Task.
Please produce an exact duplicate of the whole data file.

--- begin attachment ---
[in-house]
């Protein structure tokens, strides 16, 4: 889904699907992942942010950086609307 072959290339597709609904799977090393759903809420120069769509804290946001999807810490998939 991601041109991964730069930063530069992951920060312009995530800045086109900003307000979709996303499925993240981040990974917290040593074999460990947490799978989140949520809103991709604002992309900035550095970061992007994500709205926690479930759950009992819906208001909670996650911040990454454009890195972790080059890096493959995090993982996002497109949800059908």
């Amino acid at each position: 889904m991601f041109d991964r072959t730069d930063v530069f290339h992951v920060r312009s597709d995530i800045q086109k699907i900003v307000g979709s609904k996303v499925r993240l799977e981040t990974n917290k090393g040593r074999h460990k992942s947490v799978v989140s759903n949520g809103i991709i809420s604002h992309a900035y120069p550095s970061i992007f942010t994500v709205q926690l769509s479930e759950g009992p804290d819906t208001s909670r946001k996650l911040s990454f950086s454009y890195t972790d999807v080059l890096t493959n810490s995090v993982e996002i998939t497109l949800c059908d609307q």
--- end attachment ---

[in-house]
């Protein structure tokens, strides 16, 4: 889904699907992942942010950086609307 072959290339597709609904799977090393759903809420120069769509804290946001999807810490998939 991601041109991964730069930063530069992951920060312009995530800045086109900003307000979709996303499925993240981040990974917290040593074999460990947490799978989140949520809103991709604002992309900035550095970061992007994500709205926690479930759950009992819906208001909670996650911040990454454009890195972790080059890096493959995090993982996002497109949800059908």
């Amino acid at each position: 889904m991601f041109d991964r072959t730069d930063v530069f290339h992951v920060r312009s597709d995530i800045q086109k699907i900003v307000g979709s609904k996303v499925r993240l799977e981040t990974n917290k090393g040593r074999h460990k992942s947490v799978v989140s759903n949520g809103i991709i809420s604002h992309a900035y120069p550095s970061i992007f942010t994500v709205q926690l769509s479930e759950g009992p804290d819906t208001s909670r946001k996650l911040s990454f950086s454009y890195t972790d999807v080059l890096t493959n810490s995090v993982e996002i998939t497109l949800c059908d609307q």